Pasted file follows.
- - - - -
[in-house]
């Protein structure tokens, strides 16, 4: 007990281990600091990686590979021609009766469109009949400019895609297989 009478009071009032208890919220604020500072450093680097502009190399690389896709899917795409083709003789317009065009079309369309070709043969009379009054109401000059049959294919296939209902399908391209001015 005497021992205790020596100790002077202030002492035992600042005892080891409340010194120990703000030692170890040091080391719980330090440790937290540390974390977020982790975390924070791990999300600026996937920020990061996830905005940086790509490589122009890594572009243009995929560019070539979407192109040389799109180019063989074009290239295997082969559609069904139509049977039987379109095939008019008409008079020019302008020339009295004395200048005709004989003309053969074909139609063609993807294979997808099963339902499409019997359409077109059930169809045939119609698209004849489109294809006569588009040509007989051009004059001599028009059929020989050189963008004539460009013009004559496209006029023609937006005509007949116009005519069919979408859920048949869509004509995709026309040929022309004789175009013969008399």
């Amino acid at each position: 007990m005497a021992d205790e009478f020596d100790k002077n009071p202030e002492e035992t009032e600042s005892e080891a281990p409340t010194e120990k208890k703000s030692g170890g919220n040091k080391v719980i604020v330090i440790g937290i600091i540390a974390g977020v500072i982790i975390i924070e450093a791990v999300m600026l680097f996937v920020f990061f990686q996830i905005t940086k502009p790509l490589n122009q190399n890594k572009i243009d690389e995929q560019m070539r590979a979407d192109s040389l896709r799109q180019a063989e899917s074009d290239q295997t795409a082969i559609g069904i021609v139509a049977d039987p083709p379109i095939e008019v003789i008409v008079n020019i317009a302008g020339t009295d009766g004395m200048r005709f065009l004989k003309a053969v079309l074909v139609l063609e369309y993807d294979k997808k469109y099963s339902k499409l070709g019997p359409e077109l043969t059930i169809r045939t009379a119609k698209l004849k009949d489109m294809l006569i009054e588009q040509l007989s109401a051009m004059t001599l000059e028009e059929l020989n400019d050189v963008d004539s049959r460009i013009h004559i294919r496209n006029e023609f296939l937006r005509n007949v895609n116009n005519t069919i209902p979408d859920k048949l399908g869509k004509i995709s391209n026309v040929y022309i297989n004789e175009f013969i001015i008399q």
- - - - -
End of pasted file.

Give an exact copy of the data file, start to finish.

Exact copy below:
[in-house]
């Protein structure tokens, strides 16, 4: 007990281990600091990686590979021609009766469109009949400019895609297989 009478009071009032208890919220604020500072450093680097502009190399690389896709899917795409083709003789317009065009079309369309070709043969009379009054109401000059049959294919296939209902399908391209001015 005497021992205790020596100790002077202030002492035992600042005892080891409340010194120990703000030692170890040091080391719980330090440790937290540390974390977020982790975390924070791990999300600026996937920020990061996830905005940086790509490589122009890594572009243009995929560019070539979407192109040389799109180019063989074009290239295997082969559609069904139509049977039987379109095939008019008409008079020019302008020339009295004395200048005709004989003309053969074909139609063609993807294979997808099963339902499409019997359409077109059930169809045939119609698209004849489109294809006569588009040509007989051009004059001599028009059929020989050189963008004539460009013009004559496209006029023609937006005509007949116009005519069919979408859920048949869509004509995709026309040929022309004789175009013969008399």
């Amino acid at each position: 007990m005497a021992d205790e009478f020596d100790k002077n009071p202030e002492e035992t009032e600042s005892e080891a281990p409340t010194e120990k208890k703000s030692g170890g919220n040091k080391v719980i604020v330090i440790g937290i600091i540390a974390g977020v500072i982790i975390i924070e450093a791990v999300m600026l680097f996937v920020f990061f990686q996830i905005t940086k502009p790509l490589n122009q190399n890594k572009i243009d690389e995929q560019m070539r590979a979407d192109s040389l896709r799109q180019a063989e899917s074009d290239q295997t795409a082969i559609g069904i021609v139509a049977d039987p083709p379109i095939e008019v003789i008409v008079n020019i317009a302008g020339t009295d009766g004395m200048r005709f065009l004989k003309a053969v079309l074909v139609l063609e369309y993807d294979k997808k469109y099963s339902k499409l070709g019997p359409e077109l043969t059930i169809r045939t009379a119609k698209l004849k009949d489109m294809l006569i009054e588009q040509l007989s109401a051009m004059t001599l000059e028009e059929l020989n400019d050189v963008d004539s049959r460009i013009h004559i294919r496209n006029e023609f296939l937006r005509n007949v895609n116009n005519t069919i209902p979408d859920k048949l399908g869509k004509i995709s391209n026309v040929y022309i297989n004789e175009f013969i001015i008399q």